Reviews of the RA pathway often include ubiquitination and phosphorylation as downstream processes that are crucial to gene regulation and transcription.1,7,8 Degradation of RAR/RXR by the proteosome after ubiquitination terminates retinoid signaling, so ubiquitination may mediate transcription by initiating a termination process. Phosphorylation is of importance as RAR and RXR isoforms can function as kinase substrates. Phosphorylation may participate in proteosome degradation and affect the ability of the holo- RAR:RXR complex to associate with coregulators and general transcription factors.8 Phosphorylation of the serine residues of RARγ has been shown to control both the RARγ transactivation function and the degradation of RARγ by the proteosome.7

The expression of intermediate proteins may provide a mechanistic explanation of the indirect regulation of transcription. RA may regulate gene expression independently of its binding to RAREs, via regulation of other transcription factors.1 This indirect regulation could explain the downregulation of genes of interest due to regulation and expression of interfering proteins.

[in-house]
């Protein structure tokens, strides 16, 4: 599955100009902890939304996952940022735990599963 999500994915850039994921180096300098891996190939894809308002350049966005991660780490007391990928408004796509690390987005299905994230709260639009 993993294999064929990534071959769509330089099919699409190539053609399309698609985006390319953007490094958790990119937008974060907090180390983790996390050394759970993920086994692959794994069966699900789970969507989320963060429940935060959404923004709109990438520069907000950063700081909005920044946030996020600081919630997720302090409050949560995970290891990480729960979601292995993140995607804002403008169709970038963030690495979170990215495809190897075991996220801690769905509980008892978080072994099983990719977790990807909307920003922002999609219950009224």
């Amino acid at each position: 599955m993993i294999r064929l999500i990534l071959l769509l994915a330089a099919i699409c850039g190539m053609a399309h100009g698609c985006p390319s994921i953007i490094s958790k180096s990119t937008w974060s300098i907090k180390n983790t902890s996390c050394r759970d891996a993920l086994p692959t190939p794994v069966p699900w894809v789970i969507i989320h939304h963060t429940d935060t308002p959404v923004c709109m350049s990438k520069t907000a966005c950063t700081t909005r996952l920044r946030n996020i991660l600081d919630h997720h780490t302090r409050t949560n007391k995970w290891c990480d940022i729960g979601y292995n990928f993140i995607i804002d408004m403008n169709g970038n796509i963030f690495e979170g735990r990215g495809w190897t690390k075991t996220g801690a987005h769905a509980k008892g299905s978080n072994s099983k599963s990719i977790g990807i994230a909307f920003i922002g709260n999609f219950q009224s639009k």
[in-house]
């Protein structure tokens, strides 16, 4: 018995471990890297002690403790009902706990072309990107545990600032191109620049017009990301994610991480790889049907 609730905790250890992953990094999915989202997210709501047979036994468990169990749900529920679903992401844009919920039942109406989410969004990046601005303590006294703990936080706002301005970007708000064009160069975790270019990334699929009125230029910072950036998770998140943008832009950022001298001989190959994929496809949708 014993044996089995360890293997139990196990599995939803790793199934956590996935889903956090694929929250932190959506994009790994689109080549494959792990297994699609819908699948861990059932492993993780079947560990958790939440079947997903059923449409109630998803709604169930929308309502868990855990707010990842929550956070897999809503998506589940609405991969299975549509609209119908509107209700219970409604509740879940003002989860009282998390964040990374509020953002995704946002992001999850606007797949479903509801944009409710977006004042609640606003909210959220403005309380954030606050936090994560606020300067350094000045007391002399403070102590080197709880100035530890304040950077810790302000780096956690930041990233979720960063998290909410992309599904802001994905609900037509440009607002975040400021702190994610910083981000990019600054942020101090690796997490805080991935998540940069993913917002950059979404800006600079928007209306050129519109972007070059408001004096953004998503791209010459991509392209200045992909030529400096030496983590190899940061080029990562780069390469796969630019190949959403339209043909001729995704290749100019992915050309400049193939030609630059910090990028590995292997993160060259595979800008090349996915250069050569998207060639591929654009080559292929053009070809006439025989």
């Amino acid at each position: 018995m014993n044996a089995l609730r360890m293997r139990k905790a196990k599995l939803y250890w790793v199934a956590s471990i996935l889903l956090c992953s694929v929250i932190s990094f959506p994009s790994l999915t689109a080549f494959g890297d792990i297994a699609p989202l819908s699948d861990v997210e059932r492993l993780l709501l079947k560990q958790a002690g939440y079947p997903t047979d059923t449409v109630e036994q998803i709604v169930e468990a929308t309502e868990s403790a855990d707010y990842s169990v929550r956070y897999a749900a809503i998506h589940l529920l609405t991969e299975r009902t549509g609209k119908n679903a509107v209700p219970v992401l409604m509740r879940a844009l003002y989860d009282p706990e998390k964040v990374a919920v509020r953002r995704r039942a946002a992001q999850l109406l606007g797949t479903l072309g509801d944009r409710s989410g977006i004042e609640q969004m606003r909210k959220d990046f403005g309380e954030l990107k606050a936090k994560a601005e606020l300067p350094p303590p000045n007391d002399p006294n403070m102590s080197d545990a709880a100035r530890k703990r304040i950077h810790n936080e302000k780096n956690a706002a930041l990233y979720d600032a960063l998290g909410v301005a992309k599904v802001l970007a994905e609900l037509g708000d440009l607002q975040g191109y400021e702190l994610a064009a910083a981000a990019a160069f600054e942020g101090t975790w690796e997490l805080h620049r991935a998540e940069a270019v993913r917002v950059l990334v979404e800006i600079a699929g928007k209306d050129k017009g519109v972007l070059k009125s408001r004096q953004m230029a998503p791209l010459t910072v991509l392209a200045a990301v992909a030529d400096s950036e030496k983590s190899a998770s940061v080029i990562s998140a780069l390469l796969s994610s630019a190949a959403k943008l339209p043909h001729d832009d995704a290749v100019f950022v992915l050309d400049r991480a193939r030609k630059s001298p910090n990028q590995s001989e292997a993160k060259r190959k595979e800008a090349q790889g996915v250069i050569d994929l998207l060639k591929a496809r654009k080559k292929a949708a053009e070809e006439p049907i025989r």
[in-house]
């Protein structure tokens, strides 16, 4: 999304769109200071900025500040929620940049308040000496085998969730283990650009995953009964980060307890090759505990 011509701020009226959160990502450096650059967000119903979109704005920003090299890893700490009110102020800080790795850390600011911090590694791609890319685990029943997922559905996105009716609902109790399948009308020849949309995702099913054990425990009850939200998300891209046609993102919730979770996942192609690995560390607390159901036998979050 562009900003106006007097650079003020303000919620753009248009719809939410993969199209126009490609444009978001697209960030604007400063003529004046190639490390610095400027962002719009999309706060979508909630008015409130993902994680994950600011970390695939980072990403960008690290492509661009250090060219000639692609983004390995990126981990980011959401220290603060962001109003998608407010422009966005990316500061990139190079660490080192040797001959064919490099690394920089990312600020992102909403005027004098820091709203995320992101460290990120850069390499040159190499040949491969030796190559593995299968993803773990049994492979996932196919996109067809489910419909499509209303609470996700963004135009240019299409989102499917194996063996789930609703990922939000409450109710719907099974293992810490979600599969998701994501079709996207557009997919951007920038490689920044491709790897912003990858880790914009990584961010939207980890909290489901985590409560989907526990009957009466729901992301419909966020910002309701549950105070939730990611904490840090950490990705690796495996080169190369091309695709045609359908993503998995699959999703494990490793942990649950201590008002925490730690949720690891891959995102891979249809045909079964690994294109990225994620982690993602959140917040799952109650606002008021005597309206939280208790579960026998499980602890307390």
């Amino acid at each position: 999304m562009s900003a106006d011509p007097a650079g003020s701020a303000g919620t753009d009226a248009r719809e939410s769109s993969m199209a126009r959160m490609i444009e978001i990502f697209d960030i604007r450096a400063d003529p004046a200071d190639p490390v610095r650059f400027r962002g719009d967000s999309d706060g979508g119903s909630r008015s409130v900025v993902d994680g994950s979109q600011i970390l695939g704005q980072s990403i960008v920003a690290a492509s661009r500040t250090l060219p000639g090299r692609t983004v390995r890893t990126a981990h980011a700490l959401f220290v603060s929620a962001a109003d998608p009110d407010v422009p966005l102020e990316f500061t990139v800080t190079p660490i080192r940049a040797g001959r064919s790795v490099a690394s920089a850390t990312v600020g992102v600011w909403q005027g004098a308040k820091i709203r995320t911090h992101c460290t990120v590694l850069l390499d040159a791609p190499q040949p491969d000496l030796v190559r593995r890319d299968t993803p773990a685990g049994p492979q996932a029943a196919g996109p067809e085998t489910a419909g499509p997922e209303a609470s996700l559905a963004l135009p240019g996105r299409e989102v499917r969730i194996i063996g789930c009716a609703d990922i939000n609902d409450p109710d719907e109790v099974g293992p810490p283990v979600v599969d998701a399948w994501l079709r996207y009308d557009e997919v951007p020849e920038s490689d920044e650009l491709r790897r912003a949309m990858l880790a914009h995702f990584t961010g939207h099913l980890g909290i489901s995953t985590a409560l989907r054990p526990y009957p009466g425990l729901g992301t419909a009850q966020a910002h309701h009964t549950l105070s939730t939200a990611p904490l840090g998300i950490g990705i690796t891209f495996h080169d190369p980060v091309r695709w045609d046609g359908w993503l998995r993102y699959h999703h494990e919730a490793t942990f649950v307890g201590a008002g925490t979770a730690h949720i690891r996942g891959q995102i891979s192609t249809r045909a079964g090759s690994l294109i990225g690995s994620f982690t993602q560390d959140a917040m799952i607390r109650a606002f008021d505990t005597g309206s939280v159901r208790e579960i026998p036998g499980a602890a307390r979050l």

RIP140 is a corepressor protein that preferentially binds to ligand-attached RAR, rather than to the apo-RAR:RXR complex that typically recruits corepressor proteins. RIP140 inhibits the transactivation function of several ligand-bound nuclear receptors and recruits HDACs to RAR:RXR-bound gene promoters. RIP140 may recruit HDACs to other proteins for use as substrates or may itself function as a substrate for HDAC. This selective binding by the corepressor RIP140 has been speculated as providing a regulatory mechanism for retinoid signaling.10,14 Recent work using NT2/D1 cells treated with RIP140 siRNA found measurable changes in the expression levels of RA-dependent genes but not of RA-independent genes.15